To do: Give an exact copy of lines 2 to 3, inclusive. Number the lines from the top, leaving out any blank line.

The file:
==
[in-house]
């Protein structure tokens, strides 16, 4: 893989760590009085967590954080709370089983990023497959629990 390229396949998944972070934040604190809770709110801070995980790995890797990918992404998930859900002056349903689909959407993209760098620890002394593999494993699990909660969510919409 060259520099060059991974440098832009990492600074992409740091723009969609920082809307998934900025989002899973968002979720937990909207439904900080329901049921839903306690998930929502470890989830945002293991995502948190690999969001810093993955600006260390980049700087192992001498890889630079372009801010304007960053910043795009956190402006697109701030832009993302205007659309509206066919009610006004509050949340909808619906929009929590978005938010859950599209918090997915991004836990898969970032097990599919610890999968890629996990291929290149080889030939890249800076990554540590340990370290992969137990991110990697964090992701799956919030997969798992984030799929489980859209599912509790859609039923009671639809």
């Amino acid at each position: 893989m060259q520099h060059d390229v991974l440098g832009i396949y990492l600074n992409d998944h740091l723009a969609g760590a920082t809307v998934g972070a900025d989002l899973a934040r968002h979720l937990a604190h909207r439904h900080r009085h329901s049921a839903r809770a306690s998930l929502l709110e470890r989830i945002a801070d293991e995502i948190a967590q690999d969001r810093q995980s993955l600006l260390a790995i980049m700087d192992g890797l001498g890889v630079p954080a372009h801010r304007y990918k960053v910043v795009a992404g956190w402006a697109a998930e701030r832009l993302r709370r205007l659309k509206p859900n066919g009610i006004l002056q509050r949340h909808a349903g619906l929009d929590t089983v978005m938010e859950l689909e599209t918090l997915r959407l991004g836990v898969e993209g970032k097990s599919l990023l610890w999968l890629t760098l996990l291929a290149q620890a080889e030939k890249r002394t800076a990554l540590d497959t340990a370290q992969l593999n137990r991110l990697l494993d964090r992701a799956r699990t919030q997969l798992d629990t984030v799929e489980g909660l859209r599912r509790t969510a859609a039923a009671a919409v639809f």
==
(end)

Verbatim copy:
């Protein structure tokens, strides 16, 4: 893989760590009085967590954080709370089983990023497959629990 390229396949998944972070934040604190809770709110801070995980790995890797990918992404998930859900002056349903689909959407993209760098620890002394593999494993699990909660969510919409 060259520099060059991974440098832009990492600074992409740091723009969609920082809307998934900025989002899973968002979720937990909207439904900080329901049921839903306690998930929502470890989830945002293991995502948190690999969001810093993955600006260390980049700087192992001498890889630079372009801010304007960053910043795009956190402006697109701030832009993302205007659309509206066919009610006004509050949340909808619906929009929590978005938010859950599209918090997915991004836990898969970032097990599919610890999968890629996990291929290149080889030939890249800076990554540590340990370290992969137990991110990697964090992701799956919030997969798992984030799929489980859209599912509790859609039923009671639809």
């Amino acid at each position: 893989m060259q520099h060059d390229v991974l440098g832009i396949y990492l600074n992409d998944h740091l723009a969609g760590a920082t809307v998934g972070a900025d989002l899973a934040r968002h979720l937990a604190h909207r439904h900080r009085h329901s049921a839903r809770a306690s998930l929502l709110e470890r989830i945002a801070d293991e995502i948190a967590q690999d969001r810093q995980s993955l600006l260390a790995i980049m700087d192992g890797l001498g890889v630079p954080a372009h801010r304007y990918k960053v910043v795009a992404g956190w402006a697109a998930e701030r832009l993302r709370r205007l659309k509206p859900n066919g009610i006004l002056q509050r949340h909808a349903g619906l929009d929590t089983v978005m938010e859950l689909e599209t918090l997915r959407l991004g836990v898969e993209g970032k097990s599919l990023l610890w999968l890629t760098l996990l291929a290149q620890a080889e030939k890249r002394t800076a990554l540590d497959t340990a370290q992969l593999n137990r991110l990697l494993d964090r992701a799956r699990t919030q997969l798992d629990t984030v799929e489980g909660l859209r599912r509790t969510a859609a039923a009671a919409v639809f």